So this will trace a bit of my initial impressions on vorpX - basically a bit of software that sort of psuedo-VRs some games that don’t have VR integration, and even some that do. I’d guess that 99% of the time, native VR is always going to be better than vorpX.
First - DO NOT BUY VORPX - based on anything you see or read here (yet).
Based on lots of reading on the forums and internet, there are definitely camps that are fans of this software, and a lot of people that really aren’t. At $40, with no demo available, it is a bit of a leap of faith to try it, and you have to want to tinker and have expectations that perhaps it isn’t the cat’s meow. So I went into it with that knowledge.
I will be writing a review-ish of it for the main site eventually, but for now I’ll just be putting some non-exhaustive thoughts in this thread. I’ve only just installed it and am working through trying a couple light older games interested in what it can do.
First up to try was the original Far Cry. It is one of the “supported” games that I guess has a profile worked up for it already. Basically, you load WMR, launch vorpX Desktop, from which you can use your desktop and further launch other games. vorpX hooks into those games and forces them to be 3D-ish. Different games have different capabilities and some work better and worse with this software from what I’ve read.
In this case, Far Cry looks - interesting. The default profile didn’t really look great to me, it was far too zoomed in, and I actually did not prefer the head tracking option to the just plain old mouse option. There are full-3D VR games you can experience with vorpX or you can use them in a sort of theater mode that has a 3D quality to the gameplay. You can adjust these settings on the fly with an overlay that has a ton of options.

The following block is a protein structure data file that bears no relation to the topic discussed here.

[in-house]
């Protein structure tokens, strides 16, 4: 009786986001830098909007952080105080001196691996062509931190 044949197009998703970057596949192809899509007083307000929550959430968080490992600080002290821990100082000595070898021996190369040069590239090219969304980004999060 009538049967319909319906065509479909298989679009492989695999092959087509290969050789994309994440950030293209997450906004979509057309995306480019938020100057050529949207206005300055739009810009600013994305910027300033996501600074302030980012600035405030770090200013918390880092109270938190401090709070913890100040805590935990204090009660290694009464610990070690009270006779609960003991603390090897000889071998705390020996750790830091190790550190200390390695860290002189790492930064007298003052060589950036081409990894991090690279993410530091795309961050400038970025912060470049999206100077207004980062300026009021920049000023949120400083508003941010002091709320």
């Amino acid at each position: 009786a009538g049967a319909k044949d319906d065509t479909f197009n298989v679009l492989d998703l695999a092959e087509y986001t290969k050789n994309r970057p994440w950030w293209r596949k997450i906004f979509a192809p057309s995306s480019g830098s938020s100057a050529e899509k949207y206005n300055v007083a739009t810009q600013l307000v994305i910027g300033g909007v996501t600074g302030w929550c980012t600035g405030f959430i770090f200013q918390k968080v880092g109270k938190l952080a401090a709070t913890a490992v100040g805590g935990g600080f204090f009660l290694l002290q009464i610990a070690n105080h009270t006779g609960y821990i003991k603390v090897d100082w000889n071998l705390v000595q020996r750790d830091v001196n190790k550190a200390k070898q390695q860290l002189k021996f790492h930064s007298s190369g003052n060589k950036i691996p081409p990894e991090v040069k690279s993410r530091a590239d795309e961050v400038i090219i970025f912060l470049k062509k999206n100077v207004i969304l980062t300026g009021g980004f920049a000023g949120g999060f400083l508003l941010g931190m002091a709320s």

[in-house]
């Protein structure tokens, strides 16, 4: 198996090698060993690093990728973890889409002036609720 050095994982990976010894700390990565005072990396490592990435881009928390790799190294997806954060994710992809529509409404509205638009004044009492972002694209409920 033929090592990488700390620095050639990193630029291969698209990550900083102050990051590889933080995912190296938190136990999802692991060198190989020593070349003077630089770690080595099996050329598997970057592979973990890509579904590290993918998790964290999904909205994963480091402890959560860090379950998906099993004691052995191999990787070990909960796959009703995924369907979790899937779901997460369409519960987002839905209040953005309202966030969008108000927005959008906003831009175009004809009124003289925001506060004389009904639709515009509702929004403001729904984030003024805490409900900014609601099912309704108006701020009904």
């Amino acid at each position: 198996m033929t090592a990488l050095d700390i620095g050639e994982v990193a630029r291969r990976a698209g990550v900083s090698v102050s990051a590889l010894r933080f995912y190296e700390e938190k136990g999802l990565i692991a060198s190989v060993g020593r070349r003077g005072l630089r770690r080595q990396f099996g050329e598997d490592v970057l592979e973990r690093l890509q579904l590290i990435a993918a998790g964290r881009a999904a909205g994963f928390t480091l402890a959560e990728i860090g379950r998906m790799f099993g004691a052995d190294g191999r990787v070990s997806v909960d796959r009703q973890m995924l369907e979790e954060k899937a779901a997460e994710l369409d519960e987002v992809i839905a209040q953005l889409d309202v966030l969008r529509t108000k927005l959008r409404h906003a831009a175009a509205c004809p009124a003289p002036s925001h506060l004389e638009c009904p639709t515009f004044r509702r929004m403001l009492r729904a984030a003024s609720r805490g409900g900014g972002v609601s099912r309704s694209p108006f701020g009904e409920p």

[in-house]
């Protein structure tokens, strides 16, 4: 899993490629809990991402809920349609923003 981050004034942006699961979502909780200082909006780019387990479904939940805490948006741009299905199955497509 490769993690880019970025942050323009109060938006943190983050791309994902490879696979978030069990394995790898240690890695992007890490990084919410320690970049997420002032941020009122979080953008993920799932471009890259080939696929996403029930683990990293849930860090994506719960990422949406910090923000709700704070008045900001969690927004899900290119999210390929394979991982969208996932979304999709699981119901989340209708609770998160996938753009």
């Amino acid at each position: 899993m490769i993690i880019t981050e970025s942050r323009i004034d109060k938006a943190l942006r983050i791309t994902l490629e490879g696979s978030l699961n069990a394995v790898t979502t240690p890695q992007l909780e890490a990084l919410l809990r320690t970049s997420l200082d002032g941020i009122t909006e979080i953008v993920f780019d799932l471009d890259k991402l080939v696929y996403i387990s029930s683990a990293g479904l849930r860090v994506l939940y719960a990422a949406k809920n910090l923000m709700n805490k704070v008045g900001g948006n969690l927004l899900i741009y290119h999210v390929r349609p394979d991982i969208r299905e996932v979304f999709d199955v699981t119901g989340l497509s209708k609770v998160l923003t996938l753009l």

I found that Far Cry looks best for my headset (HP Reverb / WMR headset) using the “Immersive Screen Mode” which has a slight wrap-around, and “Geometry” 3D effect. You can’t see it in these screens, but the trees and vegetation in the foreground are indeed in 3D…giving a depth and feel of VR to the scene in VR. FPS was fine with everything maxed out.
Motion in these kind of games will probably get most people sick unless they have some stout VR experience I would guess. I didn’t have any problems, but I wasn’t playing real aggressively - just tinkering and only spent a small time in testing.
These images were taken “through the lens” with my cell phone camera. In-game imagery is clearer, and wider field of view with more clarity…I just can’t get my lens in far enough to give the true representation. The Reverb colors are looking pretty good though…I will say…
Anyway - it is pretty cool. Sort of. I’m reserving judgment. I’ll be trying some older games like Arma 2, and then move on to some older flight sims and see what those are like. Kind of a time wasting venture, but whatever…